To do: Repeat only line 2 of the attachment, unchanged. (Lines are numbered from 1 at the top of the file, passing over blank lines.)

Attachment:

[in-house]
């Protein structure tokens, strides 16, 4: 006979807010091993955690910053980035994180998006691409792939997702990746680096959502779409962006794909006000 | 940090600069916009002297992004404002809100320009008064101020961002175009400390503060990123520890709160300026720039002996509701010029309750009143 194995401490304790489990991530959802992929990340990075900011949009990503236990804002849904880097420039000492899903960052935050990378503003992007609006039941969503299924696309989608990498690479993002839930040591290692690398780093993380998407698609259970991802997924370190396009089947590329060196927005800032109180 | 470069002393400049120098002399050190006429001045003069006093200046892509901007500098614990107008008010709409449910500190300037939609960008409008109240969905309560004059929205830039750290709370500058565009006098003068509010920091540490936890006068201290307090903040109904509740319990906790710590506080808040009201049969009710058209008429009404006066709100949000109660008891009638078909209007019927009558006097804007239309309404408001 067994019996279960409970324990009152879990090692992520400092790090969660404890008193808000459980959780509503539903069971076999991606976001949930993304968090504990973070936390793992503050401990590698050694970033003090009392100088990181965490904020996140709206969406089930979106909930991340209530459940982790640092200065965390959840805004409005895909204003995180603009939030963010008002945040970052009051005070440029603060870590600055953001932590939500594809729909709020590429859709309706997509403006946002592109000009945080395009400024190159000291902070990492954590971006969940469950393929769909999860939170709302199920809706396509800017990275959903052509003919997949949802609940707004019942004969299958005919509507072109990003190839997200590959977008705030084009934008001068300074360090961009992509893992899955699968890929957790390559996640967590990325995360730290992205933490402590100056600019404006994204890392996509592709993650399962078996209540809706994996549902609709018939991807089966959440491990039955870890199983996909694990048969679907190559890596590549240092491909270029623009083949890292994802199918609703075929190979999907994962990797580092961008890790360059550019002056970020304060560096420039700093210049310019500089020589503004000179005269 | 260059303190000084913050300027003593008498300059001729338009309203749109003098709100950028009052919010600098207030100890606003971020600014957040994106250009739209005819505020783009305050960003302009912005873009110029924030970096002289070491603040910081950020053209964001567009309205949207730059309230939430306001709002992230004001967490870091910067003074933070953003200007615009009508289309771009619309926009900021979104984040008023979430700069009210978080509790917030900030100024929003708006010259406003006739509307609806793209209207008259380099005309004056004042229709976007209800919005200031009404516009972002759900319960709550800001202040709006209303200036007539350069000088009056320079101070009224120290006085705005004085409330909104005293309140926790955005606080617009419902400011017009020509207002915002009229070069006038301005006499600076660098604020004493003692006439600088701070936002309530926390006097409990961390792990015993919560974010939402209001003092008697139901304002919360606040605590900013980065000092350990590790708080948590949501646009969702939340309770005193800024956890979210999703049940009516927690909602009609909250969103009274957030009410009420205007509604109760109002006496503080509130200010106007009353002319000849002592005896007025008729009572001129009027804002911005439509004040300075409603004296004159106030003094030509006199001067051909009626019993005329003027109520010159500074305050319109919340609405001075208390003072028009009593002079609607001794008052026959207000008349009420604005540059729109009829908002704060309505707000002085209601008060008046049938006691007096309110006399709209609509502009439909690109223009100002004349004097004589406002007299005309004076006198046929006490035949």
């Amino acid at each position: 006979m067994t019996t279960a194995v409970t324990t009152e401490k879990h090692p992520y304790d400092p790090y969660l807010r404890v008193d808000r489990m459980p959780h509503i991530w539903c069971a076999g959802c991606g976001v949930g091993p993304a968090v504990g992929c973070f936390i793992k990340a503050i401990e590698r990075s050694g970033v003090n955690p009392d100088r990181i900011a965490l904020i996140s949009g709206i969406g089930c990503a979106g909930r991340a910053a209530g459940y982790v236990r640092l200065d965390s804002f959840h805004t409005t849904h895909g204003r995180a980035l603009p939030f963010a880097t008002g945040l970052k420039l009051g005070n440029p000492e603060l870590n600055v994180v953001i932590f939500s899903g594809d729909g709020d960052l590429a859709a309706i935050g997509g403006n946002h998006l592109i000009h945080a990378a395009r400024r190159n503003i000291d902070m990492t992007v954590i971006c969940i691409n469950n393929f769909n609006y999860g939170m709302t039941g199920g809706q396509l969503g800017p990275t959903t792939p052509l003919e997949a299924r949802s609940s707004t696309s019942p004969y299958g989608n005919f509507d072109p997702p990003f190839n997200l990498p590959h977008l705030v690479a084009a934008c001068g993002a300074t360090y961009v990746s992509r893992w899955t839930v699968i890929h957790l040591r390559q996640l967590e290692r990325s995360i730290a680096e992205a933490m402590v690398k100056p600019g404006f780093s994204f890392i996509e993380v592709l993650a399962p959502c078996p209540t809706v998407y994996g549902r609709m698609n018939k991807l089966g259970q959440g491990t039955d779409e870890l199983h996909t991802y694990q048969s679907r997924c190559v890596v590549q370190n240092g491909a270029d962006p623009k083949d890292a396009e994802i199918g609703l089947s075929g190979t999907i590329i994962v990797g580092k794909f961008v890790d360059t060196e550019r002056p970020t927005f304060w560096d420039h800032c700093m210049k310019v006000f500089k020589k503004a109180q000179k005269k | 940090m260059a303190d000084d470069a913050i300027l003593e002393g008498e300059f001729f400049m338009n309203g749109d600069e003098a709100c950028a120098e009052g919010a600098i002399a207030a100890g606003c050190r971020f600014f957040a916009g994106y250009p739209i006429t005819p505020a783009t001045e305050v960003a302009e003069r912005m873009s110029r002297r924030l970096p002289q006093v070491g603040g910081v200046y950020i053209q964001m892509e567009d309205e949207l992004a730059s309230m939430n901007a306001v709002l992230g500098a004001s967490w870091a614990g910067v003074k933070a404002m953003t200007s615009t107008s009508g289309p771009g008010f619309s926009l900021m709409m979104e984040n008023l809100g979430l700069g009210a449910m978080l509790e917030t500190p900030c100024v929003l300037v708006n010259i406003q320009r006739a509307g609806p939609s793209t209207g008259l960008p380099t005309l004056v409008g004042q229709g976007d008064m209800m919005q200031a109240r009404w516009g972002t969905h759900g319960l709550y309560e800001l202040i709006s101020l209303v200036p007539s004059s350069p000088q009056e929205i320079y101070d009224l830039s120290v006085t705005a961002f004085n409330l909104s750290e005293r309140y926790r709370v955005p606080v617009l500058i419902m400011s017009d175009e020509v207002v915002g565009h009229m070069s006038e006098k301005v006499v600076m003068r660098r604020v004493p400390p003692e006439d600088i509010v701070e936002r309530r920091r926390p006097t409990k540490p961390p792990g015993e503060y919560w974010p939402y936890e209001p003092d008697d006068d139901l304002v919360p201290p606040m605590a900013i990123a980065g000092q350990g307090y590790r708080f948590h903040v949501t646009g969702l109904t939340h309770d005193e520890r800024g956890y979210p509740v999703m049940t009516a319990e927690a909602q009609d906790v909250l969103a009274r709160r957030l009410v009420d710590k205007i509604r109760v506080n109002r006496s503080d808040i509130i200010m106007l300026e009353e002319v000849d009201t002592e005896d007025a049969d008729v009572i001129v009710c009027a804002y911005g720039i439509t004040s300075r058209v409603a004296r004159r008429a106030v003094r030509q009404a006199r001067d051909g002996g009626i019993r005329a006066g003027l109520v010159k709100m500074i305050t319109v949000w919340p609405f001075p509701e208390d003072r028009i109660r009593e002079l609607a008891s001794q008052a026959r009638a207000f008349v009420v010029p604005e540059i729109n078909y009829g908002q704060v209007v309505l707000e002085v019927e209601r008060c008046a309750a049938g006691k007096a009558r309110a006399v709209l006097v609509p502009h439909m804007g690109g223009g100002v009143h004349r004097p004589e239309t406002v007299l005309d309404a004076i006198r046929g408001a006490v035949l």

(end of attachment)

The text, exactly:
């Protein structure tokens, strides 16, 4: 006979807010091993955690910053980035994180998006691409792939997702990746680096959502779409962006794909006000 | 940090600069916009002297992004404002809100320009008064101020961002175009400390503060990123520890709160300026720039002996509701010029309750009143 194995401490304790489990991530959802992929990340990075900011949009990503236990804002849904880097420039000492899903960052935050990378503003992007609006039941969503299924696309989608990498690479993002839930040591290692690398780093993380998407698609259970991802997924370190396009089947590329060196927005800032109180 | 470069002393400049120098002399050190006429001045003069006093200046892509901007500098614990107008008010709409449910500190300037939609960008409008109240969905309560004059929205830039750290709370500058565009006098003068509010920091540490936890006068201290307090903040109904509740319990906790710590506080808040009201049969009710058209008429009404006066709100949000109660008891009638078909209007019927009558006097804007239309309404408001 067994019996279960409970324990009152879990090692992520400092790090969660404890008193808000459980959780509503539903069971076999991606976001949930993304968090504990973070936390793992503050401990590698050694970033003090009392100088990181965490904020996140709206969406089930979106909930991340209530459940982790640092200065965390959840805004409005895909204003995180603009939030963010008002945040970052009051005070440029603060870590600055953001932590939500594809729909709020590429859709309706997509403006946002592109000009945080395009400024190159000291902070990492954590971006969940469950393929769909999860939170709302199920809706396509800017990275959903052509003919997949949802609940707004019942004969299958005919509507072109990003190839997200590959977008705030084009934008001068300074360090961009992509893992899955699968890929957790390559996640967590990325995360730290992205933490402590100056600019404006994204890392996509592709993650399962078996209540809706994996549902609709018939991807089966959440491990039955870890199983996909694990048969679907190559890596590549240092491909270029623009083949890292994802199918609703075929190979999907994962990797580092961008890790360059550019002056970020304060560096420039700093210049310019500089020589503004000179005269 | 260059303190000084913050300027003593008498300059001729338009309203749109003098709100950028009052919010600098207030100890606003971020600014957040994106250009739209005819505020783009305050960003302009912005873009110029924030970096002289070491603040910081950020053209964001567009309205949207730059309230939430306001709002992230004001967490870091910067003074933070953003200007615009009508289309771009619309926009900021979104984040008023979430700069009210978080509790917030900030100024929003708006010259406003006739509307609806793209209207008259380099005309004056004042229709976007209800919005200031009404516009972002759900319960709550800001202040709006209303200036007539350069000088009056320079101070009224120290006085705005004085409330909104005293309140926790955005606080617009419902400011017009020509207002915002009229070069006038301005006499600076660098604020004493003692006439600088701070936002309530926390006097409990961390792990015993919560974010939402209001003092008697139901304002919360606040605590900013980065000092350990590790708080948590949501646009969702939340309770005193800024956890979210999703049940009516927690909602009609909250969103009274957030009410009420205007509604109760109002006496503080509130200010106007009353002319000849002592005896007025008729009572001129009027804002911005439509004040300075409603004296004159106030003094030509006199001067051909009626019993005329003027109520010159500074305050319109919340609405001075208390003072028009009593002079609607001794008052026959207000008349009420604005540059729109009829908002704060309505707000002085209601008060008046049938006691007096309110006399709209609509502009439909690109223009100002004349004097004589406002007299005309004076006198046929006490035949």